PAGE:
New information technologies (IT) hold the promise of better health in a world increasingly coping with chronic illness. The miniaturization of ever-more powerful sensing devices, along with the collection, analysis, and sharing of data, support activities in homes and clinics that let patients have a greater role in their own health care. This article takes you on a tour of specific technologies, tools, and trends to help you understand what's been accomplished, what's feasible in the near future, and why some technologies seem to languish despite their apparent advantages. You'll also discover how these groundbreaking approaches can help lower the enormous health care costs in the US. Learn how devices and sensors are transforming medical equipment and helping self-monitoring go mainstream Understand how data is gathered, stored, and analyzed, as well as the role shared data plays in clinical research Explore the way IT helps medical teams coordinate, and how "telehealth" enables better patient treatment at home Learn how health IT helps empower patients by providing more transparency in the system Examine the standards in data storage and electronic health records, and weaknesses that need to be addressed in current systems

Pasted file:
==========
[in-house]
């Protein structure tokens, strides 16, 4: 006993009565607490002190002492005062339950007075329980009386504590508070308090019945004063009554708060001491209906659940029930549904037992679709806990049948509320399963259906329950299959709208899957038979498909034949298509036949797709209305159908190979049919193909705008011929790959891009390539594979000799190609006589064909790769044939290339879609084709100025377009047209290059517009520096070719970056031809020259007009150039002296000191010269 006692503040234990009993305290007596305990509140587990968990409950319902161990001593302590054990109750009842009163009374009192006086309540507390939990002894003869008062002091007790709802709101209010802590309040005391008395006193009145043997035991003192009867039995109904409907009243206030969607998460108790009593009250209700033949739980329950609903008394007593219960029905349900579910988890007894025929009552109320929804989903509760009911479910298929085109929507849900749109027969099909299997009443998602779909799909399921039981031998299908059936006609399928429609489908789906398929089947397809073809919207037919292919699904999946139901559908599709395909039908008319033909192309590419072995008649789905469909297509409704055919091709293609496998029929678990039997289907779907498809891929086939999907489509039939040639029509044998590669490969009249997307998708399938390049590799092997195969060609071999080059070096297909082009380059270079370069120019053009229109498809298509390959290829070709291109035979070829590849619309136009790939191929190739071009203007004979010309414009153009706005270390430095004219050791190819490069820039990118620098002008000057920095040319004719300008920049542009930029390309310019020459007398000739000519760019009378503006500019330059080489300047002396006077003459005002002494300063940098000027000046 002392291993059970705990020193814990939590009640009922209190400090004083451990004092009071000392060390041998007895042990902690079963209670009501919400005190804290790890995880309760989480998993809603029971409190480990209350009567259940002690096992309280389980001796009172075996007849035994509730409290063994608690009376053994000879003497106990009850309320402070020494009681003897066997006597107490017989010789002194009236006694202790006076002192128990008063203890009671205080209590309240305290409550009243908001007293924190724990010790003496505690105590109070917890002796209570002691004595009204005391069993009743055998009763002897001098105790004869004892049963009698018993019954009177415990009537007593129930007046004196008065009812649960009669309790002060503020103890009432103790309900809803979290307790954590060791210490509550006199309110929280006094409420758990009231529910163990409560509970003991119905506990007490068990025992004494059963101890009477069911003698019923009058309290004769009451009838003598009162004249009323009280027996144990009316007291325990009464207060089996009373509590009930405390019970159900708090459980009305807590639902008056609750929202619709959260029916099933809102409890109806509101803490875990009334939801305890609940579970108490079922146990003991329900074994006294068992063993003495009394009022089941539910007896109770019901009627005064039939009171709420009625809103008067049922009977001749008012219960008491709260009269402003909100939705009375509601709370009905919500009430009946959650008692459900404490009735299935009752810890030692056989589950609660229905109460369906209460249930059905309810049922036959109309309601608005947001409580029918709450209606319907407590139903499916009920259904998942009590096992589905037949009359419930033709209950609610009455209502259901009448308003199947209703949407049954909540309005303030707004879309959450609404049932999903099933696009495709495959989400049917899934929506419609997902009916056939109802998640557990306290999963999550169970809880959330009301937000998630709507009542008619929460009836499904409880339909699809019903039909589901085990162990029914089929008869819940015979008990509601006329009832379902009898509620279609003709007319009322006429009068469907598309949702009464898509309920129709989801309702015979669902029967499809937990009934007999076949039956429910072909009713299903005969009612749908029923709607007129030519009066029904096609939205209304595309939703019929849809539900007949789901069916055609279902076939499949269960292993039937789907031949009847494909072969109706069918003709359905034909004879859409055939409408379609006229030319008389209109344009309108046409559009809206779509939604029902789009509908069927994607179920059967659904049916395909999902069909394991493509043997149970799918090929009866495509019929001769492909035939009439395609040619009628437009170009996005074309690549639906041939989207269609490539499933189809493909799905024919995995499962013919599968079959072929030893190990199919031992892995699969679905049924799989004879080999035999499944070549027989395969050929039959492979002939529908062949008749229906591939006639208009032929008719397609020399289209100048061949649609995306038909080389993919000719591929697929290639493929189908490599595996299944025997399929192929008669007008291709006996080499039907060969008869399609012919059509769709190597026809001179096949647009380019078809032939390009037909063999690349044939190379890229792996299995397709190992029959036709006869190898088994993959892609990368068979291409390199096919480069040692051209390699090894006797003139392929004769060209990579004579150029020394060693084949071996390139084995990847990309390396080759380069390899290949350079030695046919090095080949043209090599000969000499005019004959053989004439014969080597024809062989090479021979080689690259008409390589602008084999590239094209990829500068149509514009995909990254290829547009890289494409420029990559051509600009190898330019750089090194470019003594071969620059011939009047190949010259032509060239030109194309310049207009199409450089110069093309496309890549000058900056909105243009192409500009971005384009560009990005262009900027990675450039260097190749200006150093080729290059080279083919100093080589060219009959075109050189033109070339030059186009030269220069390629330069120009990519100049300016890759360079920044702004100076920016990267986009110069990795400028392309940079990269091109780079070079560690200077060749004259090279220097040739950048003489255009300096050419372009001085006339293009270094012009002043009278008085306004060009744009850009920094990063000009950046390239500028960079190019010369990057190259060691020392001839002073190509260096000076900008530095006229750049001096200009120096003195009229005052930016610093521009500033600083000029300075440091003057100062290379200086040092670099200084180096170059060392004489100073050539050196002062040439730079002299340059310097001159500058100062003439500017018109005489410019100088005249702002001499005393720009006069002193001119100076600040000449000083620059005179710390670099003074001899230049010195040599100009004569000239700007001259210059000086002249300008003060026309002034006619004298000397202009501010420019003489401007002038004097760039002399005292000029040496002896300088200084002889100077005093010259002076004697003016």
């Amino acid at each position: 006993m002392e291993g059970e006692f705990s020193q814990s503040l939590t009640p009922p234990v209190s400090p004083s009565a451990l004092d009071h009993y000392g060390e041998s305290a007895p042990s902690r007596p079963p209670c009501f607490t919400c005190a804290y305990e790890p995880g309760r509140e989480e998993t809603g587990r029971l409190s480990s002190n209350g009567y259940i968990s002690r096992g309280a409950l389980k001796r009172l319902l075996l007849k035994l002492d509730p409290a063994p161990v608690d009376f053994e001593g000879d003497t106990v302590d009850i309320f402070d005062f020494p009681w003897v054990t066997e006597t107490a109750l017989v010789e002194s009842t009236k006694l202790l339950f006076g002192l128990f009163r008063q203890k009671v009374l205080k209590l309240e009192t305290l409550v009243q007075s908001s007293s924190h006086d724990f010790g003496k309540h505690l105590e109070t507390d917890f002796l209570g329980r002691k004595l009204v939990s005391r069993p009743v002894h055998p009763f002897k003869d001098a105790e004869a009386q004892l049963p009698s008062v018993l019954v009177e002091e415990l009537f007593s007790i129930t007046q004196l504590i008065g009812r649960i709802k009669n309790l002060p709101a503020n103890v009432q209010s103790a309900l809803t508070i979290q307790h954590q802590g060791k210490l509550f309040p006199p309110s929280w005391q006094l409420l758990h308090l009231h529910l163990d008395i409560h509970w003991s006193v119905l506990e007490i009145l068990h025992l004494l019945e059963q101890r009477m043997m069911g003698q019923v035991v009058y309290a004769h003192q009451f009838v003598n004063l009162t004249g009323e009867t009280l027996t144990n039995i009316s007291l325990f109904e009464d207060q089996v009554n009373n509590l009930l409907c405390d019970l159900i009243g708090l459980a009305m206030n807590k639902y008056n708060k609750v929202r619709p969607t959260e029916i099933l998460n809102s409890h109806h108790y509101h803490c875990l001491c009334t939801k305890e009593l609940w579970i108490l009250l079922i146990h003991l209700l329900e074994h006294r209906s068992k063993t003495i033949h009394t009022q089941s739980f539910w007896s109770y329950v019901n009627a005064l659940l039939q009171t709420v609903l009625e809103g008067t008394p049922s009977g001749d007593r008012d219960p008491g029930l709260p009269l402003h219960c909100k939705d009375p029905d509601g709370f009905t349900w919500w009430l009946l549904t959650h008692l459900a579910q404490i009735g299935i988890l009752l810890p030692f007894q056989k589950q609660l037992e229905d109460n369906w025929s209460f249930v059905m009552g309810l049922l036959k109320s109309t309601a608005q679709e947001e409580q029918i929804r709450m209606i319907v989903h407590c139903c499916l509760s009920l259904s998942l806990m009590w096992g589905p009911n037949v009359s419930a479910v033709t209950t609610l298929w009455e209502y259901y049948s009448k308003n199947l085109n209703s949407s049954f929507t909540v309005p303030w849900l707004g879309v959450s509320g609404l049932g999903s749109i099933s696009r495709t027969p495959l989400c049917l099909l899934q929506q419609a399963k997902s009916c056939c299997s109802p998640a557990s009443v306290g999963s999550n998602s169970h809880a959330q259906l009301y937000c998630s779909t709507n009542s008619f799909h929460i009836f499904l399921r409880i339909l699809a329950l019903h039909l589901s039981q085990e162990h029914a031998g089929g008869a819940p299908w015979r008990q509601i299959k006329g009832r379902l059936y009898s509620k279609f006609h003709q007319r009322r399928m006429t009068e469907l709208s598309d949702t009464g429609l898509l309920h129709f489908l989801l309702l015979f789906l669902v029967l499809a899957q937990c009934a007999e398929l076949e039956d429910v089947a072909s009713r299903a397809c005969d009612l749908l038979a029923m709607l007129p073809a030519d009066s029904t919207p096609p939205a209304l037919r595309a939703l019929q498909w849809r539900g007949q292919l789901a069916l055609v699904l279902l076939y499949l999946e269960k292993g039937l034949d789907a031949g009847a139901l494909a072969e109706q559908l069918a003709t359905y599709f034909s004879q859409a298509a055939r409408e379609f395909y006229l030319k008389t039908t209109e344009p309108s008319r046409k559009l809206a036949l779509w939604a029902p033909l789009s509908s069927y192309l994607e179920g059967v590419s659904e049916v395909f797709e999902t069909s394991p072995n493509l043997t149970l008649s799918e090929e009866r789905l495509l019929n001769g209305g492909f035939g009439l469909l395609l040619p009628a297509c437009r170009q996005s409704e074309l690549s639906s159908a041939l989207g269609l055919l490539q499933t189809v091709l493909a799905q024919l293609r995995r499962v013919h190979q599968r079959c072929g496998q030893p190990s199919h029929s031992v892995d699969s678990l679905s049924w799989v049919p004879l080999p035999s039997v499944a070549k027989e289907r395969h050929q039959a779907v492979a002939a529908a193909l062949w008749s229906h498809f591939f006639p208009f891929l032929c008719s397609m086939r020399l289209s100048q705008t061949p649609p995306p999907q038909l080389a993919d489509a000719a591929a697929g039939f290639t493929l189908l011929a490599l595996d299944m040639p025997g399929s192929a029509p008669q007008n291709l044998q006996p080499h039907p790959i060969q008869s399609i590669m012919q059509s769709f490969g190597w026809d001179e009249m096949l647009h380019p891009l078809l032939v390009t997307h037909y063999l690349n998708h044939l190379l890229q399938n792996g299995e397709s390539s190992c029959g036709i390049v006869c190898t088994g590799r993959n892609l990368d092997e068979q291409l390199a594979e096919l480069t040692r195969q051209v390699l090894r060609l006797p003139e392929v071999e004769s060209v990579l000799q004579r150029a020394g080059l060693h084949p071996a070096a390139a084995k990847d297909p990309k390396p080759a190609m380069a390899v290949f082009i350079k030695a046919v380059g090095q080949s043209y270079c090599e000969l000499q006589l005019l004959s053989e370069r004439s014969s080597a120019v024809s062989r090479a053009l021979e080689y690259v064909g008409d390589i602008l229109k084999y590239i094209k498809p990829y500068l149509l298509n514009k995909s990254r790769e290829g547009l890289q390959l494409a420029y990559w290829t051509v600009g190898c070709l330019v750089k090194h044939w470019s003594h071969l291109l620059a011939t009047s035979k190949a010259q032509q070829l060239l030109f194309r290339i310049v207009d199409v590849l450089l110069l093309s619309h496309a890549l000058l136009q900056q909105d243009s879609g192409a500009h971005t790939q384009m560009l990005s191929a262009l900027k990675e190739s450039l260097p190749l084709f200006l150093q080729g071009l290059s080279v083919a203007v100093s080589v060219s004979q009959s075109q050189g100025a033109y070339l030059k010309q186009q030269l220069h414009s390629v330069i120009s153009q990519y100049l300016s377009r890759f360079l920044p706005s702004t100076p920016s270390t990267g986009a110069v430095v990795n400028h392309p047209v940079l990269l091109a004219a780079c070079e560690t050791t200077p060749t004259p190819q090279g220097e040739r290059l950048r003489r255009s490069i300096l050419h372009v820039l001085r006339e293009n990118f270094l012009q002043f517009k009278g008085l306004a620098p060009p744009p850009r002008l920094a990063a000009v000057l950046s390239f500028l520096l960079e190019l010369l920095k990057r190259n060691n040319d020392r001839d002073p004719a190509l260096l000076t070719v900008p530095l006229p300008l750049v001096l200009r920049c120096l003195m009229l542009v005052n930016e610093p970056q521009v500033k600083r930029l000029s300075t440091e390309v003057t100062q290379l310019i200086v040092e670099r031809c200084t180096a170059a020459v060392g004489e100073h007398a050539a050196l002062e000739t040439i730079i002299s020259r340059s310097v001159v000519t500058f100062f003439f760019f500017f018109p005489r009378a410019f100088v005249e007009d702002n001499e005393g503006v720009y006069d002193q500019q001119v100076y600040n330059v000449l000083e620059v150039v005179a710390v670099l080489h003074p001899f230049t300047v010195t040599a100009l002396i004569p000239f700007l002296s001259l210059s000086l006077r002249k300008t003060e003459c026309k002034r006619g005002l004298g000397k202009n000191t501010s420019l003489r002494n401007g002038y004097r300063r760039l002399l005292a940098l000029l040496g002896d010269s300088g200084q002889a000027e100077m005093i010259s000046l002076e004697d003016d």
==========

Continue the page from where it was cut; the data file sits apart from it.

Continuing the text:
Many claims are made about how certain tools, technologies, and practices improve software development. But which claims are verifiable, and which are merely wishful thinking? In this book, leading thinkers such as Steve McConnell, Barry Boehm, and Barbara Kitchenham offer essays that uncover the truth and unmask myths commonly held among the software development community. Their insights may surprise you. Are some programmers really ten times more productive than others? Does writing tests first help you develop better code faster? Can code metrics predict the number of bugs in a piece of software? Do design patterns actually make better software? What effect does personality have on pair programming? What matters more: how far apart people are geographically, or how far apart they are in the org chart? Contributors include: Jorge Aranda Tom Ball Victor R. Basili Andrew Begel Christian Bird Barry Boehm Marcelo Cataldo Steven Clarke Jason Cohen Robert DeLine Madeline Diep Hakan Erdogmus Michael Godfrey Mark Guzdial Jo E. Hannay Ahmed E. Hassan Israel Herraiz Kim Sebastian Herzig Cory Kapser Barbara Kitchenham Andrew Ko Lucas Layman Steve McConnell Tim Menzies Gail Murphy Nachi Nagappan Thomas J. Ostrand Dewayne Perry Marian Petre Lutz Prechelt Rahul Premraj Forrest Shull Beth Simon Diomidis Spinellis Neil Thomas Walter Tichy Burak Turhan Elaine J. Weyuker Michele A. Whitecraft Laurie Williams Wendy M. Williams Andreas Zeller Thomas Zimmermann